It sounds like the 605 is the ultimate PMP. Well… almost. While the 605 has a thorough feature set and performs very well, the interface needs to be completely overhauled. Archos, fire your interface designers and start over, then I may be able to call the 605 the ultimate PMP.
Read on for the details…
So now that Toshiba is done with the Zune and Microsoft is on their way to making their own gear, they decided to continue with the Gigabeat series. Microsoft are Toshiba are still good friends considering the new Gigabeat will be running Windows Embedded (R.I.P. Windows Portable Media Center).
From the FCC documents we know that this version of the Gigabeat will be rocking b/g Wi-Fi and a 2.4” QVGA 320×240 LCD screen. It will also measure in at 54 x 85.6 x 9.9 mm (2.1 x 0.4 x 3.4 in.) and weigh 70g. The document also states that the device will have 4GB of flash memory. Likely this will change since consumers are already screaming for 8GB flash players.
Photos and internal shots have been omitted from these documents at Toshibeas request, but don’t sweat it, we will have one cracked open for you as soon as we get our hands on one.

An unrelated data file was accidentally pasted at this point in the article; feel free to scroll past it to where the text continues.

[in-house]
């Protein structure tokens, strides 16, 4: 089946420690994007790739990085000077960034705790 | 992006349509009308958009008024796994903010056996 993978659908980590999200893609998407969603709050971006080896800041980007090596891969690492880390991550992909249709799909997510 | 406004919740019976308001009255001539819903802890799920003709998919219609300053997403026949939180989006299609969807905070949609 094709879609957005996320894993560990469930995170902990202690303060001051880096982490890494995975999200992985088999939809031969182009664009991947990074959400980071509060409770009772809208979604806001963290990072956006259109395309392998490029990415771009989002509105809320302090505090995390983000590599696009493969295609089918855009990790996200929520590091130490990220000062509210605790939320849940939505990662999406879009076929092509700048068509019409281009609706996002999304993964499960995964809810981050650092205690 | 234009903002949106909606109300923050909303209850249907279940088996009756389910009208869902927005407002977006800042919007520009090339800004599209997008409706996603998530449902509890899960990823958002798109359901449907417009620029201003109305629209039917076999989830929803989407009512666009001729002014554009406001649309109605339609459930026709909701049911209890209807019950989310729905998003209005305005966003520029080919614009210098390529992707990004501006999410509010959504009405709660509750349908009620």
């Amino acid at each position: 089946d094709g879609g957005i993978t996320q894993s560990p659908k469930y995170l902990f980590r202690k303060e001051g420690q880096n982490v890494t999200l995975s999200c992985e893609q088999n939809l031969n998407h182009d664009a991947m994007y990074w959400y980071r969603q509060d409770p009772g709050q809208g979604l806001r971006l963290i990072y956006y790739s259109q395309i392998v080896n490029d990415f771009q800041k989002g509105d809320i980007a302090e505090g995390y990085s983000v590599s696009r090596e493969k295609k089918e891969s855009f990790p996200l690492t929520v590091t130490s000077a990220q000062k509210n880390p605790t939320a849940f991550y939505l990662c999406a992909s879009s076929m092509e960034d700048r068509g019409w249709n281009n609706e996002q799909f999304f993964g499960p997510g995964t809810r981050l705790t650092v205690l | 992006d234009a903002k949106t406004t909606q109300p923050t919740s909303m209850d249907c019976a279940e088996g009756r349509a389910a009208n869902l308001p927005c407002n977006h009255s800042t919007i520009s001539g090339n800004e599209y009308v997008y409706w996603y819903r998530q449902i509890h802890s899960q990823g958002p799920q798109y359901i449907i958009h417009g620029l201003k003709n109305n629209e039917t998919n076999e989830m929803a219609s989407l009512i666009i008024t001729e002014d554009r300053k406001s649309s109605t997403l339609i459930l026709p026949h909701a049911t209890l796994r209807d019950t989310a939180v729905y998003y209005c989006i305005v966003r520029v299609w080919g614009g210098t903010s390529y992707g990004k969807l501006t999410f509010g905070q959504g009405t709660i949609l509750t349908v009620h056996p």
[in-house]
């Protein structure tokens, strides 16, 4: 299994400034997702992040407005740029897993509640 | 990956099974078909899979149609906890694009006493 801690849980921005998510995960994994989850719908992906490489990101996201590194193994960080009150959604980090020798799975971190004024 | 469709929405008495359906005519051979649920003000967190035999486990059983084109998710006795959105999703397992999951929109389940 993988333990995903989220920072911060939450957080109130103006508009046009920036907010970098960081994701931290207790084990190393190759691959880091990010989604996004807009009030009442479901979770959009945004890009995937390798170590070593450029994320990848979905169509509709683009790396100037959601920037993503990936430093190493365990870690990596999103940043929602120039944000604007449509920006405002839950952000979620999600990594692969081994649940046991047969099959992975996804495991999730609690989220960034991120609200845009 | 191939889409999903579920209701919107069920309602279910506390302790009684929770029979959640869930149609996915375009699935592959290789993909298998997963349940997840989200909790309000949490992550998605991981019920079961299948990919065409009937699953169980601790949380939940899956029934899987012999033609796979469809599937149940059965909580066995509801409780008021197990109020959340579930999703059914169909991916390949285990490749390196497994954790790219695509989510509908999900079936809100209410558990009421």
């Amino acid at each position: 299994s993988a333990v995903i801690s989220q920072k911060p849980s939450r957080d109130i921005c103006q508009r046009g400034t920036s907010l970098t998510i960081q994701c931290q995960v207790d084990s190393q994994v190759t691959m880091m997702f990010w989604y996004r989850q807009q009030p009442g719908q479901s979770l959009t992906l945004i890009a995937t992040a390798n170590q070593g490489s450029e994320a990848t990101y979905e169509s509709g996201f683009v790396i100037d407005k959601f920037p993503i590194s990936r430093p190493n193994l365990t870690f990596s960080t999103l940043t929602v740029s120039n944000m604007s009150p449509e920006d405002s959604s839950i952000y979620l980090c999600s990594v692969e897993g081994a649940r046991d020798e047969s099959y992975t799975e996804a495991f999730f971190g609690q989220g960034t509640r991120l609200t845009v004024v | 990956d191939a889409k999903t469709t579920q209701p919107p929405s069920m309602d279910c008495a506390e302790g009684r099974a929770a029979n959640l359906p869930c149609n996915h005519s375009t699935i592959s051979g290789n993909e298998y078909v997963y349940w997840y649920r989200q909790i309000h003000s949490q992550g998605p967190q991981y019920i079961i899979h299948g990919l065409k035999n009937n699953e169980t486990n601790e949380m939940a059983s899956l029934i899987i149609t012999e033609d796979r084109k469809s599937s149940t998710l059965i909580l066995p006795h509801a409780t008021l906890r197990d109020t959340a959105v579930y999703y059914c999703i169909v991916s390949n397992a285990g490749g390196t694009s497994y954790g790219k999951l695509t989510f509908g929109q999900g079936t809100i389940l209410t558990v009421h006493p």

[FCC via dapreview]
The most descriptive word we can use to describe the Cowon Q5 portable media player is “wow.” Just plain wow.
Immediate stand-out features of the 5.5″ x 3.5″ x 0.8″ device are the 5″ touchscreen (800 x 480), Windows CE 5.0 Pro operating system, DVR capabilities, and Bluetooth, WiFi, and HSDPA connectivity. By comparison, the 40GB/60GB storage capacity, optional GPS, integrated speakers, FM radio, line-in recording, and extensive codec support (including Ogg Vorbis, FLAC, DivX, and XviD) almost seem rather boring. Almost.
Slated for U.S. availability by June 2007, the Cowon Q5 is priced at $500 and $550 for the 40GB and 60GB models, respectively. Archos who?